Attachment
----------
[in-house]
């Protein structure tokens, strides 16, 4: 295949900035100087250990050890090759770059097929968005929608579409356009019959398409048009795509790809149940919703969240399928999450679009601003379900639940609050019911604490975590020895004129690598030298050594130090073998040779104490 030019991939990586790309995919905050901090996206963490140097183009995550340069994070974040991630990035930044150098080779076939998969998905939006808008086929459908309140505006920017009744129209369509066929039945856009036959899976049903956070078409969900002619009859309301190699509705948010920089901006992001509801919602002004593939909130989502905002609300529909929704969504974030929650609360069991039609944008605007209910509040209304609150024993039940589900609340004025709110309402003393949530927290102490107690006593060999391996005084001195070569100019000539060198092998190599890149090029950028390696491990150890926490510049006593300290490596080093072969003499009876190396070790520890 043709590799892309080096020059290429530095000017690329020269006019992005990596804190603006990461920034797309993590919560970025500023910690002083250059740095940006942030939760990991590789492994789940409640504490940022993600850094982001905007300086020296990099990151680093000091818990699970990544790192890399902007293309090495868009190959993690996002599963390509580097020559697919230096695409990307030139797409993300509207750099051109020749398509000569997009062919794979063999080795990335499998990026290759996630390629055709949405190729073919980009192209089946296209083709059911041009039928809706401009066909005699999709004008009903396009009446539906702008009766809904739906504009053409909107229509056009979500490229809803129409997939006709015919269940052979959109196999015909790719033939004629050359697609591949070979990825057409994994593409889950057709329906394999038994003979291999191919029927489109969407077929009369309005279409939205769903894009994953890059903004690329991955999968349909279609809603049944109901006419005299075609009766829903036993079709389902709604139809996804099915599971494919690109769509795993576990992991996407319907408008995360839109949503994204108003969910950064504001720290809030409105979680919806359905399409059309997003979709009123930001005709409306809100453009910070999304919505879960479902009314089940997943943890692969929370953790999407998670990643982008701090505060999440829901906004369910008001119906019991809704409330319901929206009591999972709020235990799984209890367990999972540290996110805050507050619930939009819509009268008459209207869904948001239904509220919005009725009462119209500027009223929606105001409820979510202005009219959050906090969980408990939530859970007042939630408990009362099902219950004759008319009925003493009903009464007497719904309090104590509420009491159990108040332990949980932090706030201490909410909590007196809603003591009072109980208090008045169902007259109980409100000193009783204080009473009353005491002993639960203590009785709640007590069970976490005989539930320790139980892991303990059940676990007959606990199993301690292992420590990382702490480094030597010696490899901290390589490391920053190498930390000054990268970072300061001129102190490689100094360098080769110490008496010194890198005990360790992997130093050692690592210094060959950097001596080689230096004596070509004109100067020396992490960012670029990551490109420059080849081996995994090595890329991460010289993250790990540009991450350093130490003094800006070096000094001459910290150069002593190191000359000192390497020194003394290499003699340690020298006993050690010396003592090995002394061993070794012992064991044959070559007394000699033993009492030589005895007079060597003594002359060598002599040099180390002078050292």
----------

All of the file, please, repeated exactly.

[in-house]
């Protein structure tokens, strides 16, 4: 295949900035100087250990050890090759770059097929968005929608579409356009019959398409048009795509790809149940919703969240399928999450679009601003379900639940609050019911604490975590020895004129690598030298050594130090073998040779104490 030019991939990586790309995919905050901090996206963490140097183009995550340069994070974040991630990035930044150098080779076939998969998905939006808008086929459908309140505006920017009744129209369509066929039945856009036959899976049903956070078409969900002619009859309301190699509705948010920089901006992001509801919602002004593939909130989502905002609300529909929704969504974030929650609360069991039609944008605007209910509040209304609150024993039940589900609340004025709110309402003393949530927290102490107690006593060999391996005084001195070569100019000539060198092998190599890149090029950028390696491990150890926490510049006593300290490596080093072969003499009876190396070790520890 043709590799892309080096020059290429530095000017690329020269006019992005990596804190603006990461920034797309993590919560970025500023910690002083250059740095940006942030939760990991590789492994789940409640504490940022993600850094982001905007300086020296990099990151680093000091818990699970990544790192890399902007293309090495868009190959993690996002599963390509580097020559697919230096695409990307030139797409993300509207750099051109020749398509000569997009062919794979063999080795990335499998990026290759996630390629055709949405190729073919980009192209089946296209083709059911041009039928809706401009066909005699999709004008009903396009009446539906702008009766809904739906504009053409909107229509056009979500490229809803129409997939006709015919269940052979959109196999015909790719033939004629050359697609591949070979990825057409994994593409889950057709329906394999038994003979291999191919029927489109969407077929009369309005279409939205769903894009994953890059903004690329991955999968349909279609809603049944109901006419005299075609009766829903036993079709389902709604139809996804099915599971494919690109769509795993576990992991996407319907408008995360839109949503994204108003969910950064504001720290809030409105979680919806359905399409059309997003979709009123930001005709409306809100453009910070999304919505879960479902009314089940997943943890692969929370953790999407998670990643982008701090505060999440829901906004369910008001119906019991809704409330319901929206009591999972709020235990799984209890367990999972540290996110805050507050619930939009819509009268008459209207869904948001239904509220919005009725009462119209500027009223929606105001409820979510202005009219959050906090969980408990939530859970007042939630408990009362099902219950004759008319009925003493009903009464007497719904309090104590509420009491159990108040332990949980932090706030201490909410909590007196809603003591009072109980208090008045169902007259109980409100000193009783204080009473009353005491002993639960203590009785709640007590069970976490005989539930320790139980892991303990059940676990007959606990199993301690292992420590990382702490480094030597010696490899901290390589490391920053190498930390000054990268970072300061001129102190490689100094360098080769110490008496010194890198005990360790992997130093050692690592210094060959950097001596080689230096004596070509004109100067020396992490960012670029990551490109420059080849081996995994090595890329991460010289993250790990540009991450350093130490003094800006070096000094001459910290150069002593190191000359000192390497020194003394290499003699340690020298006993050690010396003592090995002394061993070794012992064991044959070559007394000699033993009492030589005895007079060597003594002359060598002599040099180390002078050292």